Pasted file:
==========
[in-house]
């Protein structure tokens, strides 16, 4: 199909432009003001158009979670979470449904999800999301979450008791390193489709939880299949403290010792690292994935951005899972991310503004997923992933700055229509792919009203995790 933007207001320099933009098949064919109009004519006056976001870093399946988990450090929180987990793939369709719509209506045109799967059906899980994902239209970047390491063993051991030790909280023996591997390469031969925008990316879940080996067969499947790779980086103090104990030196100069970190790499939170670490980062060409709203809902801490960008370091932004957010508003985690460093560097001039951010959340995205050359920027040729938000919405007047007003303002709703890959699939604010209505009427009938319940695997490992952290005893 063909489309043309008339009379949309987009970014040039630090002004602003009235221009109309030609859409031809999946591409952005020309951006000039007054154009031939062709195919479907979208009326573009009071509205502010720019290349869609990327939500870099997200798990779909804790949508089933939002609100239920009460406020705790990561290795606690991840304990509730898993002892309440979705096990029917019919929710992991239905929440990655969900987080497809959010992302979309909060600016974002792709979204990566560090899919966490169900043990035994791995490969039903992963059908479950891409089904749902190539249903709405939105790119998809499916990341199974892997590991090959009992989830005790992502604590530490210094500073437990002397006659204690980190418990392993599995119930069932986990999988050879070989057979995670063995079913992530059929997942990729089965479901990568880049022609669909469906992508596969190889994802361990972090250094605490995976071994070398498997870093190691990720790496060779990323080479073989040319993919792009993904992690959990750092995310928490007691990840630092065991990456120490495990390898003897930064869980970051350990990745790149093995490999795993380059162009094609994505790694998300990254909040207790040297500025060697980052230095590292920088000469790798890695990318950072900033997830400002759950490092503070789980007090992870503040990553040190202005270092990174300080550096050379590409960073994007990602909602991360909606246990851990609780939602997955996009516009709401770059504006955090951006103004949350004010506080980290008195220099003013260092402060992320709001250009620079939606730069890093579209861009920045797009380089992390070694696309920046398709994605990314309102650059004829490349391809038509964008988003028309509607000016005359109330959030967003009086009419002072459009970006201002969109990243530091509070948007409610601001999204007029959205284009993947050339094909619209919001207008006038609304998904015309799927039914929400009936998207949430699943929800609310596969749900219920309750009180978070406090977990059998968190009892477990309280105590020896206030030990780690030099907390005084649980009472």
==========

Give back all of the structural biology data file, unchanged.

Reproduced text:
[in-house]
């Protein structure tokens, strides 16, 4: 199909432009003001158009979670979470449904999800999301979450008791390193489709939880299949403290010792690292994935951005899972991310503004997923992933700055229509792919009203995790 933007207001320099933009098949064919109009004519006056976001870093399946988990450090929180987990793939369709719509209506045109799967059906899980994902239209970047390491063993051991030790909280023996591997390469031969925008990316879940080996067969499947790779980086103090104990030196100069970190790499939170670490980062060409709203809902801490960008370091932004957010508003985690460093560097001039951010959340995205050359920027040729938000919405007047007003303002709703890959699939604010209505009427009938319940695997490992952290005893 063909489309043309008339009379949309987009970014040039630090002004602003009235221009109309030609859409031809999946591409952005020309951006000039007054154009031939062709195919479907979208009326573009009071509205502010720019290349869609990327939500870099997200798990779909804790949508089933939002609100239920009460406020705790990561290795606690991840304990509730898993002892309440979705096990029917019919929710992991239905929440990655969900987080497809959010992302979309909060600016974002792709979204990566560090899919966490169900043990035994791995490969039903992963059908479950891409089904749902190539249903709405939105790119998809499916990341199974892997590991090959009992989830005790992502604590530490210094500073437990002397006659204690980190418990392993599995119930069932986990999988050879070989057979995670063995079913992530059929997942990729089965479901990568880049022609669909469906992508596969190889994802361990972090250094605490995976071994070398498997870093190691990720790496060779990323080479073989040319993919792009993904992690959990750092995310928490007691990840630092065991990456120490495990390898003897930064869980970051350990990745790149093995490999795993380059162009094609994505790694998300990254909040207790040297500025060697980052230095590292920088000469790798890695990318950072900033997830400002759950490092503070789980007090992870503040990553040190202005270092990174300080550096050379590409960073994007990602909602991360909606246990851990609780939602997955996009516009709401770059504006955090951006103004949350004010506080980290008195220099003013260092402060992320709001250009620079939606730069890093579209861009920045797009380089992390070694696309920046398709994605990314309102650059004829490349391809038509964008988003028309509607000016005359109330959030967003009086009419002072459009970006201002969109990243530091509070948007409610601001999204007029959205284009993947050339094909619209919001207008006038609304998904015309799927039914929400009936998207949430699943929800609310596969749900219920309750009180978070406090977990059998968190009892477990309280105590020896206030030990780690030099907390005084649980009472």